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Plato: Think More

by James Tang (3570 views)
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Plato was one of the few ancient Greek philosophers that defined the world of Western philosophy. Should you have the chance to interact with anyone born Europe, you would see that their way of thinking is rather different from us, here in Singapore. Chances are, the thinking of these people have been influenced by either one of the three philosophers – Plato, Aristotle, and Socrates. 


Now Plato had a different way of thinking as opposed to his fellow philosophers. In fact, he was a student of Socrates and was encouraged by his teacher to challenge conventional knowledge that the public is quick to accept. After leaving Athens when his teacher was executed, Plato arrived in Sicily where he joined the Pythagoreans and developed his ideas on cosmology.


Of course, Plato’s works often involved universes where there would be an ideal which then allowed for an imitation somewhere here amongst man. This was why he believed that human existence was a result of beings falling from the high heavens and trapped here in this universe. As such, learning wasn’t really learning but rather a form of remembering something we had already known from our divine nature. This was Plato’s way of explaining why we were attracted to certain things in this world, recognizing the idea of “Goodness”. 


Amongst these, humans are then essentially governed by one of the three natures – Passions, Courage and Thinking. Plato valued thinking as the highest form of the human nature. People that allowed their lives to be ruled by passion would forever be distracted by tangible, materialistic things and were bound to work for life. Meanwhile, others who lived their lives by courage had the job of keeping the world an orderly place. However, it is only the smartest, most intellectual beings that Plato placed high significance on, and only these people were fit enough to rule a country.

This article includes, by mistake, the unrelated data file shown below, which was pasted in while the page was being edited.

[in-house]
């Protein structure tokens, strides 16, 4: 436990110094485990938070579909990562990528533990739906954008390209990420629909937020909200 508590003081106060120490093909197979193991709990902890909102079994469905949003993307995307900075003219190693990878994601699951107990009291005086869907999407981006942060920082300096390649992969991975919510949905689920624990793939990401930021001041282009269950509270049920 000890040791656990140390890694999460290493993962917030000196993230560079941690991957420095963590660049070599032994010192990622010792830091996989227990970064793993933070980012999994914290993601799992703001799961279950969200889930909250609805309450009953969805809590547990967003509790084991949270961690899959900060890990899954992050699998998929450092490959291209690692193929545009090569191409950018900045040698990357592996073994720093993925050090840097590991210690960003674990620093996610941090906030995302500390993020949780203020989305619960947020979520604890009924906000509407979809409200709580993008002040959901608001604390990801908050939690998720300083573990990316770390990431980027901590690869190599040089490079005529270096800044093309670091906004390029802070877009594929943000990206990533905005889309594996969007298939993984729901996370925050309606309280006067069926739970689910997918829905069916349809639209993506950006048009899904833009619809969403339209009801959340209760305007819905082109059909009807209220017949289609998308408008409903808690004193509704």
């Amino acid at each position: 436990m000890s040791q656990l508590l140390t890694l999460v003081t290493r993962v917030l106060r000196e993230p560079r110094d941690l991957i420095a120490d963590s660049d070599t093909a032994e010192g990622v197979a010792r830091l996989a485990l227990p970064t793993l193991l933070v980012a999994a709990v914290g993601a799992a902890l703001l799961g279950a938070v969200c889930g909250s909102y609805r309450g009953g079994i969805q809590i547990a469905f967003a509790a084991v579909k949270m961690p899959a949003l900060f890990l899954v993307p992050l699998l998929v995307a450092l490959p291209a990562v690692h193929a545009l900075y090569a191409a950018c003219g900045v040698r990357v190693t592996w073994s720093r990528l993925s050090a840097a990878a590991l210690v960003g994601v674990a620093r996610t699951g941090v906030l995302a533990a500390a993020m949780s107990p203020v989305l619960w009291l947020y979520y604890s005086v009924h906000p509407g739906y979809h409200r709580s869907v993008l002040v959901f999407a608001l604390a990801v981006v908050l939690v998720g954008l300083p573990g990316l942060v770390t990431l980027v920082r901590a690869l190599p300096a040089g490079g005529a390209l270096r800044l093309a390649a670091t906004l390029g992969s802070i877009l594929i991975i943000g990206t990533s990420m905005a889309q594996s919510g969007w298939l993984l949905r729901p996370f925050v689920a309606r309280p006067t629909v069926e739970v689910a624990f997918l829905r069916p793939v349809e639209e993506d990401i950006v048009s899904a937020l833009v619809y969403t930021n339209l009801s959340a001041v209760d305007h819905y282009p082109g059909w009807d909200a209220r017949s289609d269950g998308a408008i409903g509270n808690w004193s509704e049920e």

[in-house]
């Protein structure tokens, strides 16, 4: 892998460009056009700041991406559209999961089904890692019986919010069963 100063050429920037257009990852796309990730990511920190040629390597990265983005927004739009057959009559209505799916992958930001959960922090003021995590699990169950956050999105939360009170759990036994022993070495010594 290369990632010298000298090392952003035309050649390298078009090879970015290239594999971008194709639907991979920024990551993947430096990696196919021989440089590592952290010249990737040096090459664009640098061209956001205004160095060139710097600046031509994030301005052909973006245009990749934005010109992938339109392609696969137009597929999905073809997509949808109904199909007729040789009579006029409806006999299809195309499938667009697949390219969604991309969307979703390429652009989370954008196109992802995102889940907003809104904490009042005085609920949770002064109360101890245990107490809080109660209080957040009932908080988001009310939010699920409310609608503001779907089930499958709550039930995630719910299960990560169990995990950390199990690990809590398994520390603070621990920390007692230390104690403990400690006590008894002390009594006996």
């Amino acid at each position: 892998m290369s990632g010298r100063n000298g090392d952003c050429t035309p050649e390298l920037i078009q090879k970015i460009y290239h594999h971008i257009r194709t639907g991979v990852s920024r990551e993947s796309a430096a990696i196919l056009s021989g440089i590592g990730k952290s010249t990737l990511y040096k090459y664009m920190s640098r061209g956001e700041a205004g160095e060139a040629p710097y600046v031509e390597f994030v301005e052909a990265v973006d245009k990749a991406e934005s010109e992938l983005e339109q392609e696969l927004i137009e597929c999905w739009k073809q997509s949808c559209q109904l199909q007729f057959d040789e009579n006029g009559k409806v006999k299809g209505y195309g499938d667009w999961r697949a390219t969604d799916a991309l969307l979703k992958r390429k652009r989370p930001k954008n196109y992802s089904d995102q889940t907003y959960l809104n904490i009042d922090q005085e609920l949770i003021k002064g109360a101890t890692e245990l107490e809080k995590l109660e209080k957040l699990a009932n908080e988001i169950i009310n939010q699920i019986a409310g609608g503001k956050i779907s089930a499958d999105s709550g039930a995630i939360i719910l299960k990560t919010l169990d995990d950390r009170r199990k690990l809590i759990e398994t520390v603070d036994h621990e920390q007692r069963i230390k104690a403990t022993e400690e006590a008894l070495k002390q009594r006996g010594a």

In a way, Platonism could be seen to be practiced in societies such as Singapore, where it is based on one’s merits, and most importantly, one’s intellectual prowess. Plato encourages us to think more, forming new ideas around existing ways of thinking. This could very well be implicit or abstract notions that are impossible to define, allowing users to form their own views on the subject. Considerably, Platonic thinkers or those that practice Platonism are thinkers that form “new” knowledge from pre-existing knowledge. They know and adapt the way they phrase their knowledge because it is fundamental to understanding and is as it is. 


What we can take away from Plato is that knowledge in its core will always be knowledge. We should contemplate about it, think more about the essence of the concept and then apply it to our everyday life in a different way. We don’t have to be learning new ideas and concepts all the time, as with systematic learning. And it is because of this that we can safely say that the world is a much more interesting place to live in. So the next time you’re bored or simply killing time, remember to think more about the things you thought you already knew.